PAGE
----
This is GDPR law, Mr. Regan, it was ‘Data Protection’ law before that. It should be of concern to all law abiding citizens that we, as tax payers, will foot the bill and the costs of all subsequent legal actions, should our government be deemed to have acted unlawfully in relation to GDPR & Data Protection. As Minister Doherty pointed out last week, 3.2 million people have a PSC. 3.2 million claims for compensation for unlawful use of the PSC will add up to an extremely large number.

The Public Services Card replaces the previous free travel pass. With the previous free travel pass, OAPs and people with a disability showed the free travel pass to the transport operator. The transport operator did not record the name of the person using the travel pass, nor an identifying number nor any data which could directly or indirectly identify the user. The use of the previous free travel pass was therefore ‘anonymised’.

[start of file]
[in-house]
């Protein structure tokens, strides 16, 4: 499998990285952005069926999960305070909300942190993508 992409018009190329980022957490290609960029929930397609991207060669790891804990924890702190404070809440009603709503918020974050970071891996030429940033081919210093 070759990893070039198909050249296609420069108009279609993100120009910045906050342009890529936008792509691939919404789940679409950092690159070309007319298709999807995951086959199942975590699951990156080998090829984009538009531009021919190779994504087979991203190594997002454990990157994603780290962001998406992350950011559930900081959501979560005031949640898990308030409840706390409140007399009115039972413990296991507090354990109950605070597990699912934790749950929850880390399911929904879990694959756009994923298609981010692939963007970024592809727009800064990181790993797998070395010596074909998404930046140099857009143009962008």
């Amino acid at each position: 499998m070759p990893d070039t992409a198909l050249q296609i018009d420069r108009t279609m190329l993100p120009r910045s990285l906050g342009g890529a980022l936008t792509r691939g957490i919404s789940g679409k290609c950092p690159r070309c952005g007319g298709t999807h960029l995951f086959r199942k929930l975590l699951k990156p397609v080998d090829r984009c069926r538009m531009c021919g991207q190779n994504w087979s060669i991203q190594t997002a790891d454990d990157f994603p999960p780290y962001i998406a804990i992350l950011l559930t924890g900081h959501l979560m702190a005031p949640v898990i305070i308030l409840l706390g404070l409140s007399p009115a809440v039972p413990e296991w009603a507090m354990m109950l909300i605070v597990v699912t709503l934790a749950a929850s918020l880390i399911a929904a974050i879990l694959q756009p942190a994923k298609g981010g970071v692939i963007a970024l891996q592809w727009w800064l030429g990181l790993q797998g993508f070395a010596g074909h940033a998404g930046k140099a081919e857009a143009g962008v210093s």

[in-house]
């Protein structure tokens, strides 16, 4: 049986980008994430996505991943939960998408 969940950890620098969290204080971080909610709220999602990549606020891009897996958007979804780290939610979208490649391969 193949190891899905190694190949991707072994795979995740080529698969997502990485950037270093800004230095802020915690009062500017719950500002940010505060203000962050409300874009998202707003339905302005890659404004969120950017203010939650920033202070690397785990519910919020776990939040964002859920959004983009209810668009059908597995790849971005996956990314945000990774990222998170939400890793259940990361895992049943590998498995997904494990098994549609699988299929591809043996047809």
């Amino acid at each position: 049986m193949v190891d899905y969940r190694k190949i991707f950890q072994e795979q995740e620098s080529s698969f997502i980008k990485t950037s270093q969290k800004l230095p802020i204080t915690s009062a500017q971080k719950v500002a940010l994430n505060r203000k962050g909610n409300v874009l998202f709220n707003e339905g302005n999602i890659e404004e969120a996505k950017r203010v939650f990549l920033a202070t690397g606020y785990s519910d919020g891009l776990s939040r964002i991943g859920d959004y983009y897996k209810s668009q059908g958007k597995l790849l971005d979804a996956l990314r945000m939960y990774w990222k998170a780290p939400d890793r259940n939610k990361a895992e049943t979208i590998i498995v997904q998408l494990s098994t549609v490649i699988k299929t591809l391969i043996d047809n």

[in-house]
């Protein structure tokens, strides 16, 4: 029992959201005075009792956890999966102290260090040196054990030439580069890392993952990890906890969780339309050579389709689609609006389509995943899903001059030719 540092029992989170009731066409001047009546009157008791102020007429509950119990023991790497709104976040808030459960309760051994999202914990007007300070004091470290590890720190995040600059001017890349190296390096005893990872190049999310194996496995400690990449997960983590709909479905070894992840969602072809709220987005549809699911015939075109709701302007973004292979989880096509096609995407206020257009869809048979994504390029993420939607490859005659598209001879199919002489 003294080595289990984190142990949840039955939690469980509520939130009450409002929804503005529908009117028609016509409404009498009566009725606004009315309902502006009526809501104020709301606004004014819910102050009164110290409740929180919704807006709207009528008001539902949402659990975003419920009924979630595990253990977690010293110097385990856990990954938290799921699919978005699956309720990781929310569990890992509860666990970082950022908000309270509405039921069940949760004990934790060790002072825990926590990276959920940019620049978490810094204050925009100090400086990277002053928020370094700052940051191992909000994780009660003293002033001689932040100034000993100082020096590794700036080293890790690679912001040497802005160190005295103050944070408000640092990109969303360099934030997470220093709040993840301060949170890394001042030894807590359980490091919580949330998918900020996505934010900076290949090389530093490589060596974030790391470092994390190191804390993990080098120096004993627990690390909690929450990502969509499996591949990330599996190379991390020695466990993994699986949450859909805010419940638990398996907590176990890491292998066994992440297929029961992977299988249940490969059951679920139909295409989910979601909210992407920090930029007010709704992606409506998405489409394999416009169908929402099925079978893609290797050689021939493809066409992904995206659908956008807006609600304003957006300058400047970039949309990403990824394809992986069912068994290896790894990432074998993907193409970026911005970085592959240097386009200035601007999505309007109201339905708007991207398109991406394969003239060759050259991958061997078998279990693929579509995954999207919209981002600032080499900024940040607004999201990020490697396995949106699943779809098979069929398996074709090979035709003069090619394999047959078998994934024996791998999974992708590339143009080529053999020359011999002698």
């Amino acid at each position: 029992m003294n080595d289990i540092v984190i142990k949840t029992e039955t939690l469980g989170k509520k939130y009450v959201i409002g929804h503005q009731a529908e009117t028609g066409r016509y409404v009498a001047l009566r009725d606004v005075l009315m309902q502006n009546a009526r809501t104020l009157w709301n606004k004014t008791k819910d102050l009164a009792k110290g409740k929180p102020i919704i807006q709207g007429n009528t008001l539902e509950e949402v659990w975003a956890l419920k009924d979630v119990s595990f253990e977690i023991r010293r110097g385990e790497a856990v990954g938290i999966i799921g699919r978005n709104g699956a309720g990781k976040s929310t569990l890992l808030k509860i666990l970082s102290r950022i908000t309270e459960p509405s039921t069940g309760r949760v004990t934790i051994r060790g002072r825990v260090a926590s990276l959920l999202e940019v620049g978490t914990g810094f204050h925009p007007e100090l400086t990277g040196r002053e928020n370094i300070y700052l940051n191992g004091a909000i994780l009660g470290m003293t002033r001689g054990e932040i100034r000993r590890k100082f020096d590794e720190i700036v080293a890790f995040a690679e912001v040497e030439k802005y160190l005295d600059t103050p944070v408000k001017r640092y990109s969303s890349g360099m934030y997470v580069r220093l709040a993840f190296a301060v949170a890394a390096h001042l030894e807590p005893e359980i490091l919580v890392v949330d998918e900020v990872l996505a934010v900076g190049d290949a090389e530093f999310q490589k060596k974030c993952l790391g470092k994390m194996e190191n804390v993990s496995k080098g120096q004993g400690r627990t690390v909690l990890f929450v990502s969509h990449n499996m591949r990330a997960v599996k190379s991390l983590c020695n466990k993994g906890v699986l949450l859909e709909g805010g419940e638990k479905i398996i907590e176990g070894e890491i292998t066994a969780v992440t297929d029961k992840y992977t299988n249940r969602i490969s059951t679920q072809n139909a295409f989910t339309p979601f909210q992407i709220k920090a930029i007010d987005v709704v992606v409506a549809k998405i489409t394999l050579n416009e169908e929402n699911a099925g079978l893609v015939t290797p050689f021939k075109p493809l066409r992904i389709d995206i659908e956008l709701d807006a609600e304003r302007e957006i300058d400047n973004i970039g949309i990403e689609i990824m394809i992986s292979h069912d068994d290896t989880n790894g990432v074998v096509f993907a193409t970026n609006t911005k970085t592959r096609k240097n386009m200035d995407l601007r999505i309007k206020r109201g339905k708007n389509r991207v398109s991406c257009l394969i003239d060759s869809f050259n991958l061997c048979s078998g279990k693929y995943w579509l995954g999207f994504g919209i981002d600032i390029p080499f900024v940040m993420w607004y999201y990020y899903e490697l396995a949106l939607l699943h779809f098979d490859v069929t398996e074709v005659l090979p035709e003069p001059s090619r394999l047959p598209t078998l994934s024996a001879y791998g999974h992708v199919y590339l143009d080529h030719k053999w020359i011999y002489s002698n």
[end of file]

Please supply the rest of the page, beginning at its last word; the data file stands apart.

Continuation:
The PSC travel pass data is not ‘anonymised’. The PSC travel pass data can identify a living person directly and indirectly by reference to identifiers such as a name, an identification number and location data. This was confirmed in writing to me by the National Transport Authority a number of months ago:

 

When a PSC is presented to the ticketing machine, the ticketing system records that a journey has been taken and assigns a “fare foregone” value to the record that is stored in the ticket machine. The records held are operator ID, number, route number, date and time of journey and the fare foregone amount, which is the adult single fare that would have been charged for a fare paying adult.